Gandhi S, Ko A, et al., De novo emergence of a remdesivir resistance mutation during treatment of persistent SARS-CoV-2 infection in an immunocompromised patient: A case report.  medRxiv (2021) (Preprint).

 

Guo L, Wang J, et al. Assessment of Antibody and T-Cell Responses to the SARS-CoV-2 Virus and Omicron Variant in Unvaccinated Individuals Recovered From COVID-19 Infection in Wuhan, China.  JAMA Netw Open.  5:e229199 (2022).  PMID: 35476069

 

Hammond J,  Rusnak JM; EPIC-HR Investigators, et al. Oral Nirmatrelvir for High-Risk, Nonhospitalized Adults with Covid-19.  N Engl J Med. 386:1397-1408 (2022).  PMID: 35172054

 

Herman C, Ronca S, et al.    RNA polymerase inaccuracy underlies SARS-CoV-2 variants and vaccine heterogeneity.  Res Sq.  rs.3.rs-1690086 (2022).  PMID: 35677076

 

Hoffman RL, Taggart B, et al. Discovery of Ketone-Based Covalent Inhibitors of Coronavirus 3CL Proteases for the Potential Therapeutic Treatment of COVID-19.  J Med Chem. 63:12725-12747 (2020.  PMID: 33054210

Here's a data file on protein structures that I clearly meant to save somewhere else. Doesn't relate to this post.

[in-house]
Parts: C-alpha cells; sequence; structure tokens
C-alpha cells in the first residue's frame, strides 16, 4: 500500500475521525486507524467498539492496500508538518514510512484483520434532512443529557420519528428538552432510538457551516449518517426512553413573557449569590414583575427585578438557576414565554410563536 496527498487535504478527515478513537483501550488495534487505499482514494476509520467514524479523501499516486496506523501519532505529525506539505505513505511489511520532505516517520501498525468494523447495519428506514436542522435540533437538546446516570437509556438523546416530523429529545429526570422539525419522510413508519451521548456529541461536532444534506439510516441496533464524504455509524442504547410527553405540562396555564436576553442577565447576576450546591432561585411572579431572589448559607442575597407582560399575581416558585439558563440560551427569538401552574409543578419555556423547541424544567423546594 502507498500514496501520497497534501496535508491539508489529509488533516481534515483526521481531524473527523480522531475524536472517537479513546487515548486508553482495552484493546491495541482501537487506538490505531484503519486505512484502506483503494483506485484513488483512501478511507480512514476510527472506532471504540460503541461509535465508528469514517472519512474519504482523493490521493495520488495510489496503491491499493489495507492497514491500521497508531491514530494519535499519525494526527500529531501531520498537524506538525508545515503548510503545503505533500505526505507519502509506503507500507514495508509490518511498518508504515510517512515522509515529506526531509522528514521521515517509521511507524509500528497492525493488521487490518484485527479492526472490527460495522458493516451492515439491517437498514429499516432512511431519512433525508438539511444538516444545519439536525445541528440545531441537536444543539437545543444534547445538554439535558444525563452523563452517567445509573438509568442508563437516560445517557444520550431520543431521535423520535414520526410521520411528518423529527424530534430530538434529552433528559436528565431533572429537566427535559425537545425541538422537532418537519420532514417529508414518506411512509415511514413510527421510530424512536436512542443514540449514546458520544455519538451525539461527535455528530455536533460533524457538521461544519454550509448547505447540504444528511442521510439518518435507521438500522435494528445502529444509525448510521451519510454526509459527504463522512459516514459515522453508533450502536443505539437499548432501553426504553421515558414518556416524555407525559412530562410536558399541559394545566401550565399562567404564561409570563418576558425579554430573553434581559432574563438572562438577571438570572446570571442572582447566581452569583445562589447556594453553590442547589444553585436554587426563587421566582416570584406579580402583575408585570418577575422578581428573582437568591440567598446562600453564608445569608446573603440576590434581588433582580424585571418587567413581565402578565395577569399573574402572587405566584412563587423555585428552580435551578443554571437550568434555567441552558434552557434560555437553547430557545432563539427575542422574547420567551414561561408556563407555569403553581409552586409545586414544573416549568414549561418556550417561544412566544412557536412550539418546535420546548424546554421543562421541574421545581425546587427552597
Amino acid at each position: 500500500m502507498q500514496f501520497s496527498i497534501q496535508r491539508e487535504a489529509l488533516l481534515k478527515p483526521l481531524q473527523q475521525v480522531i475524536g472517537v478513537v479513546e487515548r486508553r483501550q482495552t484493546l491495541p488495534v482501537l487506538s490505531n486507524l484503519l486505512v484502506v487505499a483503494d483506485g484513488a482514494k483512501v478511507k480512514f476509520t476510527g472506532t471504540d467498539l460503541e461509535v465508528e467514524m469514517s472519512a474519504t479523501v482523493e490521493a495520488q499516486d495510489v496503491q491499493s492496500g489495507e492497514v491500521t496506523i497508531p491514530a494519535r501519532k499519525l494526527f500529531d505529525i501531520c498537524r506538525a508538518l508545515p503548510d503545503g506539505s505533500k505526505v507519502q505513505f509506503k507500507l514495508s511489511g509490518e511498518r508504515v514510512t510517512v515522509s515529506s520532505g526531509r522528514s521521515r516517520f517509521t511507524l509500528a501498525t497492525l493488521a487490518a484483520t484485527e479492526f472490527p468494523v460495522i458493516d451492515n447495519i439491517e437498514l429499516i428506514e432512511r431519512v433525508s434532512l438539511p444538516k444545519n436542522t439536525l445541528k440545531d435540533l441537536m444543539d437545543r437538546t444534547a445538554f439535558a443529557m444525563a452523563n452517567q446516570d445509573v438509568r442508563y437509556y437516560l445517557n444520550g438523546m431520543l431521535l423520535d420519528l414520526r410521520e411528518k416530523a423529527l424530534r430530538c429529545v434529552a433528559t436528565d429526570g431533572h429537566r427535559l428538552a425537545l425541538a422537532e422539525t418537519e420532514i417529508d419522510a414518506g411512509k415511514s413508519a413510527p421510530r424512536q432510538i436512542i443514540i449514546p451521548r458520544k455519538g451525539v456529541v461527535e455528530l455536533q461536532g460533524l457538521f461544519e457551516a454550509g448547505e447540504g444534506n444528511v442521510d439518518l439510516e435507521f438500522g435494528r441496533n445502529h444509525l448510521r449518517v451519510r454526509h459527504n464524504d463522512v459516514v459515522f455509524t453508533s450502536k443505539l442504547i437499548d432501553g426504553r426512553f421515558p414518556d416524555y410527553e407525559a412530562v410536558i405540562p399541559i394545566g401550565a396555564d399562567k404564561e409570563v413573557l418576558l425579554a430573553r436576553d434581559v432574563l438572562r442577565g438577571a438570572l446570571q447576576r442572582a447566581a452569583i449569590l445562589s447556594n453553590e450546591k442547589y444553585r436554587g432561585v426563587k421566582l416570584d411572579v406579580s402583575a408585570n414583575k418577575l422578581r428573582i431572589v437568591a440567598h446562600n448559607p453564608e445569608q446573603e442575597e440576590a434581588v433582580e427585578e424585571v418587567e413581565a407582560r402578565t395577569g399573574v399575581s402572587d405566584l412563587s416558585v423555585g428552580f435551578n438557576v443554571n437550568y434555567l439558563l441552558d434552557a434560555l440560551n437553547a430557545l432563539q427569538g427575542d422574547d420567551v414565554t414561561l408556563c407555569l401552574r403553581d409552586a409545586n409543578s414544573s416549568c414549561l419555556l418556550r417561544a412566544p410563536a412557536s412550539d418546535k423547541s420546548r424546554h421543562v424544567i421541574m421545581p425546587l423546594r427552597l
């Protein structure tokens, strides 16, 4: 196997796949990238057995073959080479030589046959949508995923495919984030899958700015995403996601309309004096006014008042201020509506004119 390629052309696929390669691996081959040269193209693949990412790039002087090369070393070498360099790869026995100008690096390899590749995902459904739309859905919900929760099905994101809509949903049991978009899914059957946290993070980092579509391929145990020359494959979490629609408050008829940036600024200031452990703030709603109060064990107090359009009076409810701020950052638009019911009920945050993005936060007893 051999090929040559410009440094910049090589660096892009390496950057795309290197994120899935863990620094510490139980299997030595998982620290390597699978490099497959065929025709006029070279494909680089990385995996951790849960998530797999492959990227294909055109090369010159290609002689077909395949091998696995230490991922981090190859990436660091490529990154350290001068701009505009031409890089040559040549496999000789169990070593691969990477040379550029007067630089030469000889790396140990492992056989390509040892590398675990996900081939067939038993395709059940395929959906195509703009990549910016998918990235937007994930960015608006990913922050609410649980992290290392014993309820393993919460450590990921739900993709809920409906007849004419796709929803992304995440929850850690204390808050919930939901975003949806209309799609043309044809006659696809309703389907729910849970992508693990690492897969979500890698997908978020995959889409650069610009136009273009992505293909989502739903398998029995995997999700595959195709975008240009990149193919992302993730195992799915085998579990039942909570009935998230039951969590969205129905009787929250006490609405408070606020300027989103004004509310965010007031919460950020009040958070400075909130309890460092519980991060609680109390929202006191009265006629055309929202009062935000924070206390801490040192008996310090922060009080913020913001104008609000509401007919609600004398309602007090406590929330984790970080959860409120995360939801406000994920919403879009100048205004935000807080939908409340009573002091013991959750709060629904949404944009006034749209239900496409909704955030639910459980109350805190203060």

Hossain MA, Greenblatt DJ, et al.   Inhibition of human cytochromes P450 in vitro by ritonavir and cobicistat.  J Pharm Pharmacol.  69:1786-1793 (2017).  PMID: 28960344

 

Jin Z, Yang H, et al.  Structure of Mpro from SARS-CoV-2 and discovery of its inhibitors.   Nature.  582:289-293 (2020).   PMID: 32272481

 

Jochman D, Vandyck K, et al.  The substitutions L50F, E166A and L167F in SARSCoV-2 3CLpro are selected by a protease inhibitor in vitro and confer resistance to nirmatrelvir.  bioRxiv (2022)  (preprint).

 

Malone B, Campbell EA.  Molnupiravir: coding for catastrophe.  Nat Struct Mol Biol.   28:706-708 (2021).  PMID: 34518697

 

Owen DR, Zhu Y, et al. An oral SARS-CoV-2 Mpro inhibitor clinical candidate for the treatment of COVID-19.  Science. 374:1586-1593 (2021).  PMID: 34726479

 

Ridgway JP, Robicsek A, et al. Rates of COVID-19 Among Unvaccinated Adults With Prior COVID-19.

JAMA Netw Open. 5:e227650 (2022).  PMID: 35442459

 

Sedova M, Godzik A, et al., Monitoring for SARS-CoV-2 drug resistance mutations in broad viral populations.  bioRxiv (2022).  (Preprint)

 

Yang H, Rao Z, et al.  Design of wide-spectrum inhibitors targeting coronavirus main proteases.  PLoS Biol.  3:e324 (2005).  PMID: 16128623

Zhao Y, , Yang H, et al.  Crystal structure of SARS-CoV-2 main protease in complex with protease inhibitor PF-07321332.  Protein Cell. 13:689-693 (2022).  PMID: 34687004

Zhou Y, Gottwein JM, et al.  Nirmatrelvir Resistant SARS-CoV-2 Variants with High Fitness in Vitro.  bioRxiv (2022)  (Preprint )